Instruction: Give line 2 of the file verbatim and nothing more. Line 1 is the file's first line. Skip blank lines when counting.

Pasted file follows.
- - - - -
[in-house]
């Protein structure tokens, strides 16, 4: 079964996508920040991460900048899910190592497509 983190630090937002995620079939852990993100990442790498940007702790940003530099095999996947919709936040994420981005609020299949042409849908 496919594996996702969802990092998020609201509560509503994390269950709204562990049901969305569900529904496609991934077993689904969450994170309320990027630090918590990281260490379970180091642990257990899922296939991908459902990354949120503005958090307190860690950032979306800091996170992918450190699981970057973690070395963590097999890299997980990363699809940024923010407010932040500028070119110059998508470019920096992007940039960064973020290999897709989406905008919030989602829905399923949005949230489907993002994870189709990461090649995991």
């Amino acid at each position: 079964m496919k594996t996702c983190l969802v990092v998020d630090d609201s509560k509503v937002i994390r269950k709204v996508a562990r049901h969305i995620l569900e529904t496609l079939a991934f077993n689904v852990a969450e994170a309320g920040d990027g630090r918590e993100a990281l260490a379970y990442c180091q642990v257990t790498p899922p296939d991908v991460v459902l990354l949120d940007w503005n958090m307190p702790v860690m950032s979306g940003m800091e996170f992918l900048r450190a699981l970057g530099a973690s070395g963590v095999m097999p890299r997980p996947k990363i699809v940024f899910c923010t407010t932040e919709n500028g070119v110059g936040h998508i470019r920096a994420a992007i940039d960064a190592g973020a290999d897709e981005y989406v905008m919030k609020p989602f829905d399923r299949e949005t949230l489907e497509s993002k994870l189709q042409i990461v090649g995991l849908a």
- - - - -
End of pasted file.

């Protein structure tokens, strides 16, 4: 079964996508920040991460900048899910190592497509 983190630090937002995620079939852990993100990442790498940007702790940003530099095999996947919709936040994420981005609020299949042409849908 496919594996996702969802990092998020609201509560509503994390269950709204562990049901969305569900529904496609991934077993689904969450994170309320990027630090918590990281260490379970180091642990257990899922296939991908459902990354949120503005958090307190860690950032979306800091996170992918450190699981970057973690070395963590097999890299997980990363699809940024923010407010932040500028070119110059998508470019920096992007940039960064973020290999897709989406905008919030989602829905399923949005949230489907993002994870189709990461090649995991």